SUNIL GUPTA:  Yeah, this is a place where they go to. So this other guy and him, they're friends.

THEODORE KERR:  Uh-huh [affirmative].

SUNIL GUPTA:  So he also does sex work. And this is on the outskirts of the city. It's a kind of dumping ground, like a rubbish dump on a public walkway, and it's a cruising site, no?

CHARAN SINGH:  Yeah.

THEODORE KERR:  It's a cruising site for both, like, exchange for sex but also sex workers?

SUNIL GUPTA:  Yeah, I think.

THEODORE KERR:  Okay.

CHARAN SINGH:  Yeah, but mostly men.

THEODORE KERR:  Men, yeah.

CHARAN SINGH:  Women would have slightly more problems in visible spaces.

THEODORE KERR:  And the men who are doing sex work, they're doing it with other men? For other men?

CHARAN SINGH:  Yeah, yeah.

THEODORE KERR:  And they're doing for other Indians, or for tourists, or—

CHARAN SINGH:  No, I mean, tourists wouldn't go there. It's mostly Indians, yeah.

THEODORE KERR:  Okay. And they're from the same social class and the same caste?

CHARAN SINGH:  Yeah, kind of.

SUNIL GUPTA:  No, they're different. This one's a Muslim, so the other ones were Hindu.

THEODORE KERR:  No, but I mean the sex work—those sites for sex work. I'm trying to understand—

SUNIL GUPTA:  Oh, I see. No, it's a social thing, it's a class thing.

CHARAN SINGH:  Yeah, it's a kind of similar—being kind of, like, linger in the similar kind of—

SUNIL GUPTA:  They're on the street.

THEODORE KERR:  Okay.

CHARAN SINGH:  But what happens when they cross this—

SUNIL GUPTA:  It's the equivalent of streetwalking, in a way.

CHARAN SINGH:  Yeah, they could change their class.

THEODORE KERR:  If they cross-dress?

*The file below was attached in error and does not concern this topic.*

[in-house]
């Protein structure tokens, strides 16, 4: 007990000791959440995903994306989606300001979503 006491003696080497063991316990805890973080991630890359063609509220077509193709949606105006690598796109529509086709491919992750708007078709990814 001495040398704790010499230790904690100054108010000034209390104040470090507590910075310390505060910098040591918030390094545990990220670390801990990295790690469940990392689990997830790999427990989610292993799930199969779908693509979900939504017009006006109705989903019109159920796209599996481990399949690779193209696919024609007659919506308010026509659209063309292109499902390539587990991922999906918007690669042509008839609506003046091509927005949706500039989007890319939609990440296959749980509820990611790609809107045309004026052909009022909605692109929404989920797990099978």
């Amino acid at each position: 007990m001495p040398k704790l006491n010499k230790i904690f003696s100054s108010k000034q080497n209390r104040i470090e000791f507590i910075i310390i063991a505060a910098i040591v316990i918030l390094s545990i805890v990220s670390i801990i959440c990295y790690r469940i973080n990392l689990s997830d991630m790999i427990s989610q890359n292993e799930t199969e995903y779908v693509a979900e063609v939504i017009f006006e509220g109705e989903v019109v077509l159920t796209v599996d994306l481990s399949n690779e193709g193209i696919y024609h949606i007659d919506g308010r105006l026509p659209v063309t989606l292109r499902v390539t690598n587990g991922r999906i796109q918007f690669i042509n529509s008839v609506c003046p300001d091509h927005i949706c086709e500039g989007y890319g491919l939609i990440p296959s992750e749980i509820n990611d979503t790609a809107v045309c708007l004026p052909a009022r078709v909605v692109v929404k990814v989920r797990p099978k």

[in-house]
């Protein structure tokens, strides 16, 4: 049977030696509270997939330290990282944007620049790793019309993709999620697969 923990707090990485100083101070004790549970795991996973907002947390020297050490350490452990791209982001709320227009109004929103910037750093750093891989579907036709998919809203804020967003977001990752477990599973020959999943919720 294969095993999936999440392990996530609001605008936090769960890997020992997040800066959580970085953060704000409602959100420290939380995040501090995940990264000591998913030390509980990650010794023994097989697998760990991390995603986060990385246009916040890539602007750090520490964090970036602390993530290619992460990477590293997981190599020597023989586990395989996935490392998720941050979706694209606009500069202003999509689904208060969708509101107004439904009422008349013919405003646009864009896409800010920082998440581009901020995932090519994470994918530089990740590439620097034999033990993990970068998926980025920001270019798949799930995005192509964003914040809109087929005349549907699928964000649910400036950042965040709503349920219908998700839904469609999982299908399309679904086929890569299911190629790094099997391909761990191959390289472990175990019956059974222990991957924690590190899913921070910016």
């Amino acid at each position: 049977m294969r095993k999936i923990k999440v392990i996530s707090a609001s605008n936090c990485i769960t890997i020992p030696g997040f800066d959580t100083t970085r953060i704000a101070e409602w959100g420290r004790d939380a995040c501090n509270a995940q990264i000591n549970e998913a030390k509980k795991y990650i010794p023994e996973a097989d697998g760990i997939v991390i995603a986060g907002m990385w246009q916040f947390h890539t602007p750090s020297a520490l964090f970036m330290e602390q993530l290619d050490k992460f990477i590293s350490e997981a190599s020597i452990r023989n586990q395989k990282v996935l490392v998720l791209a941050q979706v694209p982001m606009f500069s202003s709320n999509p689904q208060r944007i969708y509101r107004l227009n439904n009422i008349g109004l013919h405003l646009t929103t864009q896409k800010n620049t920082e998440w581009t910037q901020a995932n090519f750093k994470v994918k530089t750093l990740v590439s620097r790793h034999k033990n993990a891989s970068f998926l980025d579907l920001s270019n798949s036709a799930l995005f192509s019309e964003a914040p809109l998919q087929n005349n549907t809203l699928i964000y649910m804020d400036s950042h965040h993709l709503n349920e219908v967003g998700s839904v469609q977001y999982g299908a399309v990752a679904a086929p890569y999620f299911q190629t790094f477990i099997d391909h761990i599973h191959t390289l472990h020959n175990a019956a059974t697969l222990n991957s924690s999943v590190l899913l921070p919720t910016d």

CHARAN SINGH:  Yeah, if they cross-dress, they would be slightly higher. So, because the demand for almost look like woman is slightly higher than the working-class, or like, shaggy dreads and baggy shirt.

SUNIL GUPTA:  So I don't know, do you still have streetwalking here? You don't. So in India—

THEODORE KERR:  No, it's all gone online.

SUNIL GUPTA:  It's all gone online. It's happening there, also.

THEODORE KERR:  You said there weren't—

SUNIL GUPTA:  Oh, I see. So, it's happening there, also, at a slightly higher economic level.

THEODORE KERR:  Uh-huh [affirmative]. Yeah. That's why I was wondering—

SUNIL GUPTA:  But there's still street corners where people gather.

THEODORE KERR:  Okay, good.

SUNIL GUPTA:  But they have a whole selection of male-female, boy-girl, like, whatever [inaudible].

THEODORE KERR:  And historically, with your work, it's often been grant-based or commission-based. And this project?

Do you want to bring up a chair?

CHARAN SINGH:  Oh, and some water, yeah.

THEODORE KERR:  This project?

SUNIL GUPTA:  This project was a commission from the New Press—

THEODORE KERR:  Okay.

SUNIL GUPTA: —who have done a series of LGBT books from different parts of the world.

THEODORE KERR:  Uh-huh [affirmative].

SUNIL GUPTA:  And their focus was actually more about the law.

THEODORE KERR:  Uh-huh [affirmative].